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New campus approach goes for discipleship

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Harrison Payne and Molly Hayes. The Sydney Notre Dame students are part of a new way of thinking about mission focused on discipleship being run through the University of Notre Dame’s chaplaincy. The In Altum program draws on the Archdiocese of Sydney’s Go Make Disciples mission plan. Photo: Adam Wesselinoff
Harrison Payne and Molly Hayes. The Sydney Notre Dame students are part of a new way of thinking about mission focused on discipleship being run through the University of Notre Dame’s chaplaincy. The In Altum program draws on the Archdiocese of Sydney’s Go Make Disciples mission plan. Photo: Adam Wesselinoff

Commitment, prayer, mentoring and mission: a new approach to university chaplaincy at the University of Notre Dame Australia is bringing tradition and experimentation together to help young Catholics become disciples and future leaders.

The In Altum (“into the deep”) program, which began at UNDA’s Fremantle Campus, launched in Sydney in the midst of COVID-19 in December 2020.

Its first intake of students in 2021 committed to pray every day, attend fortnightly formation meetings with chaplaincy staff, receive mentoring, attend a retreat, and take on two and a half hours of evangelisation a week.

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Students workshopped their own ideas for evangelisation with chaplaincy staff, and were responsible for turning their ideas into reality.

Harrison Payne and Molly Hayes, both third year primary education students, said they overcame shyness and worries about time pressure to join the program, and have grown in faith as a result.

“We do it, see it, and can say, ‘That’s something I’ve worked on, and has come to fruition through my work’.”

Mr Payne organised a biweekly poetry group at UNDA, and Ms Hayes joined other students writing letters to nursing home residents under lockdown.

“It’s something we action ourselves, we organise ourselves, and come up with the idea ourselves,” Mr Payne said.

“We do it, see it, and can say, ‘That’s something I’ve worked on, and has come to fruition through my work’.”

Ms Hayes said that before In Altum she attended Mass regularly but now prays daily and enjoys spiritual reading.

“The habits we got from In Altum have been so transferable for me. Prayer especially,” she said. “I made a commitment to prayer, and I’ve kept that commitment now.”

UNDA Sydney Chaplain Fr Reginald Mary Chua said the program drew on the Sydney Centre for Evangelisation’s Go Make Disciples mission plan. PHOTO: Benjamin Conolly
UNDA Sydney Chaplain Fr Reginald Mary Chua said the program drew on the Sydney Centre for Evangelisation’s Go Make Disciples mission plan. PHOTO: Benjamin Conolly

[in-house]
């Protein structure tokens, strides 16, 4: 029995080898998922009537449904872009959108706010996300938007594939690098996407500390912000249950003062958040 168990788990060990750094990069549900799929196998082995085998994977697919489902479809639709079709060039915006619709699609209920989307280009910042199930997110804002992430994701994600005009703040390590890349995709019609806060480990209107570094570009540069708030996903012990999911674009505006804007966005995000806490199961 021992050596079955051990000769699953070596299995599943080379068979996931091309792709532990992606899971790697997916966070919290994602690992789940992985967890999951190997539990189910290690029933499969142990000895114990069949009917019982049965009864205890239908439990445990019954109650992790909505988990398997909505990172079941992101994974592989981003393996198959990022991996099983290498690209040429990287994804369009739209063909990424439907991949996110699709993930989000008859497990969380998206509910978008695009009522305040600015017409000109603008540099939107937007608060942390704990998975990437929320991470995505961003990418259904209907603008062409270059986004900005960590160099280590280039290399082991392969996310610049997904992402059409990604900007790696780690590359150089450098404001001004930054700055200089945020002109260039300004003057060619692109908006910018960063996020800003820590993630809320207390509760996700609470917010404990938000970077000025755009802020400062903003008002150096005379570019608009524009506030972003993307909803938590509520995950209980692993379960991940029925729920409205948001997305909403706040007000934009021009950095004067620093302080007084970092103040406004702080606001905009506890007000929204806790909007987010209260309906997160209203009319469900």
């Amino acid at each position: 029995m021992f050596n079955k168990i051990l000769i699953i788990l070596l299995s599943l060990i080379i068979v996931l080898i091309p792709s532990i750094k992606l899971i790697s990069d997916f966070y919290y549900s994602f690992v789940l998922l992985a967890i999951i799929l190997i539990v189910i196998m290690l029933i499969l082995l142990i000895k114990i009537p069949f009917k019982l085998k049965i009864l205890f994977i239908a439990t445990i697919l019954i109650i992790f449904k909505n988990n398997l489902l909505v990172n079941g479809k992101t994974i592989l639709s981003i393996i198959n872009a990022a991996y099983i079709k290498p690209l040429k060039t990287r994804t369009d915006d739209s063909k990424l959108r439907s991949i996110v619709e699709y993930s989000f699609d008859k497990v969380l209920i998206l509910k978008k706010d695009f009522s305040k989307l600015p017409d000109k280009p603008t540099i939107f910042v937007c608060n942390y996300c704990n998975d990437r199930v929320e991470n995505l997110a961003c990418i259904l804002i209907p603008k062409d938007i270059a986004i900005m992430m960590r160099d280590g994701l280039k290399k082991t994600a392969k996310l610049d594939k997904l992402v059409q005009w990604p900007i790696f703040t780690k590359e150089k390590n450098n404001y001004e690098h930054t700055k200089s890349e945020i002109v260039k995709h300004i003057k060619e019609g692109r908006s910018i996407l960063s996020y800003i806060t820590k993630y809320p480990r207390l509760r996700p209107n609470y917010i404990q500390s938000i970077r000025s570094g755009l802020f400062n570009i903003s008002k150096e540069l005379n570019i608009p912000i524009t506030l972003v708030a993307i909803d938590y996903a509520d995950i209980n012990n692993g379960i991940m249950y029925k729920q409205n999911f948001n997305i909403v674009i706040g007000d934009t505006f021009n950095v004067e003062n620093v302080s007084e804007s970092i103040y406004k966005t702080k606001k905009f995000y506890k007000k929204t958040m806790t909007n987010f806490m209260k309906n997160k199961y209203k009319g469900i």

She undertook the “Retreat in Daily Life” run by the Fraternas as part of the program, which introduced her to a richer way of reading and praying with the Scriptures, a skill that has transferred over to her work in the classroom.

“Being a teacher, when I teach kids the Bible I can use those methods to help them engage with the stories in a new way,” Ms Hayes said.

Ms Hayes and Mr Payne said they had become more confident, patient and disciplined as a result of their year with In Altum.

UNDA Sydney Chaplain Fr Reginald Mary Chua said the program drew on the Sydney Centre for Evangelisation’s Go Make Disciples mission plan, by making an attempt to lead young Catholics out of a “temptation to introspection” and into mission and service.

“Students were interested in learning about the faith, going to Mass, but not necessarily in a way oriented to service and leadership,” Fr Chua said.

“The program is about each individual growing in self-knowledge, becoming a better and more committed Christian, which is going to serve them for life.”

“That was the impetus for what became In Altum. When it was introduced here in Sydney it was quite natural to see a connection with Go Make Disciples, which had just come out that year.”

Chaplaincy Coordinator Elizabeth Flynn, a consecrated woman in the Fraternas community, said the program’s mentoring and prayer components gave it a personal focus that made it quite adaptable during 2021’s intermittent COVID-19 lockdowns.

“The program is about each individual growing in self-knowledge, becoming a better and more committed Christian, which is going to serve them for life,” she said.

“The commitment to prayer: we don’t oblige which prayer people do. But I say to them, ‘You can commit to five minutes, but will that really satisfy?’

“You have to be responsible before God! Ultimately this is a program around mission, and there’s no mission without prayer.”

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